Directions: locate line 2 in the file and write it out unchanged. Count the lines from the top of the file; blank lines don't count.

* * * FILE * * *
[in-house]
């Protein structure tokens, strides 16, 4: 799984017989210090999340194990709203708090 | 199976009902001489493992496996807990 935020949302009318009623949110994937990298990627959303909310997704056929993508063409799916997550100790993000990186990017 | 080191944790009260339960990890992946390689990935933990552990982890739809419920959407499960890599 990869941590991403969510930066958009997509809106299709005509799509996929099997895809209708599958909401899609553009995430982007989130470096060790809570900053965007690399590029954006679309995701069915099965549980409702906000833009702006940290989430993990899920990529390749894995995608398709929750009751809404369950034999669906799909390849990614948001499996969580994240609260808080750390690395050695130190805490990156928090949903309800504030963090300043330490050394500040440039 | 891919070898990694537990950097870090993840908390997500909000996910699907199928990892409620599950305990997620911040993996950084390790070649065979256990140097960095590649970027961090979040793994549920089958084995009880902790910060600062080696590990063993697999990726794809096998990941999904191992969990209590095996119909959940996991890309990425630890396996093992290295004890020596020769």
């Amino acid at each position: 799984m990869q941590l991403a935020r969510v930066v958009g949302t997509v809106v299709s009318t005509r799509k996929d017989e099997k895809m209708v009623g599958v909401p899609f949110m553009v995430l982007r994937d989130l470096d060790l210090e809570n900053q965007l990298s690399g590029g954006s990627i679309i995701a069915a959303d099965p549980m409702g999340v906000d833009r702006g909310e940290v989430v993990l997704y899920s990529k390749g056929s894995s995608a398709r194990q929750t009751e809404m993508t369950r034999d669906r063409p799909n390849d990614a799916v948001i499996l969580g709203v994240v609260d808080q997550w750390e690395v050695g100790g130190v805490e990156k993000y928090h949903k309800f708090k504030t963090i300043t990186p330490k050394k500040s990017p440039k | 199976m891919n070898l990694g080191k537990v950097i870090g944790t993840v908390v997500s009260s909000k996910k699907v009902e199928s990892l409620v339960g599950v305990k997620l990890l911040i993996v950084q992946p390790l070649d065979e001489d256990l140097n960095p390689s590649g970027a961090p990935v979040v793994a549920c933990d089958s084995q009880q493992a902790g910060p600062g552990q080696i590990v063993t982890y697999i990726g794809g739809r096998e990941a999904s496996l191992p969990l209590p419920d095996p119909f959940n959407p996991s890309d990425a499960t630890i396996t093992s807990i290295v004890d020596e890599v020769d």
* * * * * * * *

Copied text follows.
């Protein structure tokens, strides 16, 4: 799984017989210090999340194990709203708090 | 199976009902001489493992496996807990 935020949302009318009623949110994937990298990627959303909310997704056929993508063409799916997550100790993000990186990017 | 080191944790009260339960990890992946390689990935933990552990982890739809419920959407499960890599 990869941590991403969510930066958009997509809106299709005509799509996929099997895809209708599958909401899609553009995430982007989130470096060790809570900053965007690399590029954006679309995701069915099965549980409702906000833009702006940290989430993990899920990529390749894995995608398709929750009751809404369950034999669906799909390849990614948001499996969580994240609260808080750390690395050695130190805490990156928090949903309800504030963090300043330490050394500040440039 | 891919070898990694537990950097870090993840908390997500909000996910699907199928990892409620599950305990997620911040993996950084390790070649065979256990140097960095590649970027961090979040793994549920089958084995009880902790910060600062080696590990063993697999990726794809096998990941999904191992969990209590095996119909959940996991890309990425630890396996093992290295004890020596020769």